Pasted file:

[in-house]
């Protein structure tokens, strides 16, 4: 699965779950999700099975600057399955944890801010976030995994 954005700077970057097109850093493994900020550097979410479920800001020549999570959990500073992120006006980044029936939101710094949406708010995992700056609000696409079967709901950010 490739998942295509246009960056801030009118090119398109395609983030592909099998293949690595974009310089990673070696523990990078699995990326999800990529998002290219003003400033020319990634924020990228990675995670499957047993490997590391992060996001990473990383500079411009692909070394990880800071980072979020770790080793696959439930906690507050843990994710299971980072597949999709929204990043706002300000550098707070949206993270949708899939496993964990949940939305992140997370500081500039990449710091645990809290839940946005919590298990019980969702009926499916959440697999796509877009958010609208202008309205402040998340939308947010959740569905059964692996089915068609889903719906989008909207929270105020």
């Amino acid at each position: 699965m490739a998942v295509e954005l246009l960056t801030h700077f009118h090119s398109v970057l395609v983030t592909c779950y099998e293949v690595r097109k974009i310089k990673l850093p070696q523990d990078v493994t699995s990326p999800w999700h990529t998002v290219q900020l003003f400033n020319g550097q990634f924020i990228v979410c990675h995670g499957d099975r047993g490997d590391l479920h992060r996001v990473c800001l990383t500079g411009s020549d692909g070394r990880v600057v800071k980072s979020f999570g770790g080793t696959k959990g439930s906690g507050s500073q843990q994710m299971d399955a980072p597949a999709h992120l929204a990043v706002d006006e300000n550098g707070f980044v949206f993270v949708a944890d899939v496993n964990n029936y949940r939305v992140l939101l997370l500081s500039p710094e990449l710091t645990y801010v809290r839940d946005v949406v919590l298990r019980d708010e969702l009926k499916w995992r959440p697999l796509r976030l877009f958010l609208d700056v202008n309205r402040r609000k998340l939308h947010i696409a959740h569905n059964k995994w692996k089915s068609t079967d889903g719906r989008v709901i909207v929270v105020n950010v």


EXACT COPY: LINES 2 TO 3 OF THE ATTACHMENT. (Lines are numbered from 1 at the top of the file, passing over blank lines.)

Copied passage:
């Protein structure tokens, strides 16, 4: 699965779950999700099975600057399955944890801010976030995994 954005700077970057097109850093493994900020550097979410479920800001020549999570959990500073992120006006980044029936939101710094949406708010995992700056609000696409079967709901950010 490739998942295509246009960056801030009118090119398109395609983030592909099998293949690595974009310089990673070696523990990078699995990326999800990529998002290219003003400033020319990634924020990228990675995670499957047993490997590391992060996001990473990383500079411009692909070394990880800071980072979020770790080793696959439930906690507050843990994710299971980072597949999709929204990043706002300000550098707070949206993270949708899939496993964990949940939305992140997370500081500039990449710091645990809290839940946005919590298990019980969702009926499916959440697999796509877009958010609208202008309205402040998340939308947010959740569905059964692996089915068609889903719906989008909207929270105020």
């Amino acid at each position: 699965m490739a998942v295509e954005l246009l960056t801030h700077f009118h090119s398109v970057l395609v983030t592909c779950y099998e293949v690595r097109k974009i310089k990673l850093p070696q523990d990078v493994t699995s990326p999800w999700h990529t998002v290219q900020l003003f400033n020319g550097q990634f924020i990228v979410c990675h995670g499957d099975r047993g490997d590391l479920h992060r996001v990473c800001l990383t500079g411009s020549d692909g070394r990880v600057v800071k980072s979020f999570g770790g080793t696959k959990g439930s906690g507050s500073q843990q994710m299971d399955a980072p597949a999709h992120l929204a990043v706002d006006e300000n550098g707070f980044v949206f993270v949708a944890d899939v496993n964990n029936y949940r939305v992140l939101l997370l500081s500039p710094e990449l710091t645990y801010v809290r839940d946005v949406v919590l298990r019980d708010e969702l009926k499916w995992r959440p697999l796509r976030l877009f958010l609208d700056v202008n309205r402040r609000k998340l939308h947010i696409a959740h569905n059964k995994w692996k089915s068609t079967d889903g719906r989008v709901i909207v929270v105020n950010v």